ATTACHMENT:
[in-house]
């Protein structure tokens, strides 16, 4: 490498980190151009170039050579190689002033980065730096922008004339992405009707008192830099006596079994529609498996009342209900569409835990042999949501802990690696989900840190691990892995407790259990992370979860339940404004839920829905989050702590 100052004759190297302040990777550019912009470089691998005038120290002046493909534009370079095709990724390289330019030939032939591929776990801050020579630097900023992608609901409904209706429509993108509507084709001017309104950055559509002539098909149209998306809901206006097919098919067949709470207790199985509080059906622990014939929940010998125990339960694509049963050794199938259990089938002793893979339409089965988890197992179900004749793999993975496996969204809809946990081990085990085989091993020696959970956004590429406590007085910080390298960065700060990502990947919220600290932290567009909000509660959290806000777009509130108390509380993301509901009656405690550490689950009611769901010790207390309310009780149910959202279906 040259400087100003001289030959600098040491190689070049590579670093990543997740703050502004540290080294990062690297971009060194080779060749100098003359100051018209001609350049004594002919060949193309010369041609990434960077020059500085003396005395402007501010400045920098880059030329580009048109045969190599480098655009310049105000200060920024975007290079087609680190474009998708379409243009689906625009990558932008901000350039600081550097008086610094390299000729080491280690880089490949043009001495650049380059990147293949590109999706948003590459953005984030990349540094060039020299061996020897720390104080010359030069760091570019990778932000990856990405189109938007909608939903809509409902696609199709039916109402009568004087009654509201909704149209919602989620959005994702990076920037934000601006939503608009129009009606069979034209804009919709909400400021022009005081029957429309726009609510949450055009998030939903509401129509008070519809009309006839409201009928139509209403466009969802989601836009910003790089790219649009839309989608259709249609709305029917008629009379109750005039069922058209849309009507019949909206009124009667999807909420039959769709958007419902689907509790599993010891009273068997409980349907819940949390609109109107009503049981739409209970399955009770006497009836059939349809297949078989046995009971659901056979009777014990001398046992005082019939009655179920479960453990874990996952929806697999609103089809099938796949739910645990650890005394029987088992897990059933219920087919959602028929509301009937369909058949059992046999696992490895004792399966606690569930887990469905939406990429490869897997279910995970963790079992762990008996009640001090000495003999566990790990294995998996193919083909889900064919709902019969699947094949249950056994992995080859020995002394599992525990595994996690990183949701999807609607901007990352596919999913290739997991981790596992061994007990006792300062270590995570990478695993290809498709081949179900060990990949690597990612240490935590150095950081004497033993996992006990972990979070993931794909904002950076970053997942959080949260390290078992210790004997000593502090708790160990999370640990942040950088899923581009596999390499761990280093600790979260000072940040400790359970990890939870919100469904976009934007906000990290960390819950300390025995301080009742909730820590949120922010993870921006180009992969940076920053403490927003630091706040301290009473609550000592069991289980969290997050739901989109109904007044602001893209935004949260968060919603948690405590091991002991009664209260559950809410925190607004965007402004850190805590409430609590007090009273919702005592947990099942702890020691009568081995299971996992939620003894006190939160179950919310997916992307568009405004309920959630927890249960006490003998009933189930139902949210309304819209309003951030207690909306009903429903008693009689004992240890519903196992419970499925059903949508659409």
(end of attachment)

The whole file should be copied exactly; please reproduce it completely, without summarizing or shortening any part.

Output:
[in-house]
């Protein structure tokens, strides 16, 4: 490498980190151009170039050579190689002033980065730096922008004339992405009707008192830099006596079994529609498996009342209900569409835990042999949501802990690696989900840190691990892995407790259990992370979860339940404004839920829905989050702590 100052004759190297302040990777550019912009470089691998005038120290002046493909534009370079095709990724390289330019030939032939591929776990801050020579630097900023992608609901409904209706429509993108509507084709001017309104950055559509002539098909149209998306809901206006097919098919067949709470207790199985509080059906622990014939929940010998125990339960694509049963050794199938259990089938002793893979339409089965988890197992179900004749793999993975496996969204809809946990081990085990085989091993020696959970956004590429406590007085910080390298960065700060990502990947919220600290932290567009909000509660959290806000777009509130108390509380993301509901009656405690550490689950009611769901010790207390309310009780149910959202279906 040259400087100003001289030959600098040491190689070049590579670093990543997740703050502004540290080294990062690297971009060194080779060749100098003359100051018209001609350049004594002919060949193309010369041609990434960077020059500085003396005395402007501010400045920098880059030329580009048109045969190599480098655009310049105000200060920024975007290079087609680190474009998708379409243009689906625009990558932008901000350039600081550097008086610094390299000729080491280690880089490949043009001495650049380059990147293949590109999706948003590459953005984030990349540094060039020299061996020897720390104080010359030069760091570019990778932000990856990405189109938007909608939903809509409902696609199709039916109402009568004087009654509201909704149209919602989620959005994702990076920037934000601006939503608009129009009606069979034209804009919709909400400021022009005081029957429309726009609510949450055009998030939903509401129509008070519809009309006839409201009928139509209403466009969802989601836009910003790089790219649009839309989608259709249609709305029917008629009379109750005039069922058209849309009507019949909206009124009667999807909420039959769709958007419902689907509790599993010891009273068997409980349907819940949390609109109107009503049981739409209970399955009770006497009836059939349809297949078989046995009971659901056979009777014990001398046992005082019939009655179920479960453990874990996952929806697999609103089809099938796949739910645990650890005394029987088992897990059933219920087919959602028929509301009937369909058949059992046999696992490895004792399966606690569930887990469905939406990429490869897997279910995970963790079992762990008996009640001090000495003999566990790990294995998996193919083909889900064919709902019969699947094949249950056994992995080859020995002394599992525990595994996690990183949701999807609607901007990352596919999913290739997991981790596992061994007990006792300062270590995570990478695993290809498709081949179900060990990949690597990612240490935590150095950081004497033993996992006990972990979070993931794909904002950076970053997942959080949260390290078992210790004997000593502090708790160990999370640990942040950088899923581009596999390499761990280093600790979260000072940040400790359970990890939870919100469904976009934007906000990290960390819950300390025995301080009742909730820590949120922010993870921006180009992969940076920053403490927003630091706040301290009473609550000592069991289980969290997050739901989109109904007044602001893209935004949260968060919603948690405590091991002991009664209260559950809410925190607004965007402004850190805590409430609590007090009273919702005592947990099942702890020691009568081995299971996992939620003894006190939160179950919310997916992307568009405004309920959630927890249960006490003998009933189930139902949210309304819209309003951030207690909306009903429903008693009689004992240890519903196992419970499925059903949508659409």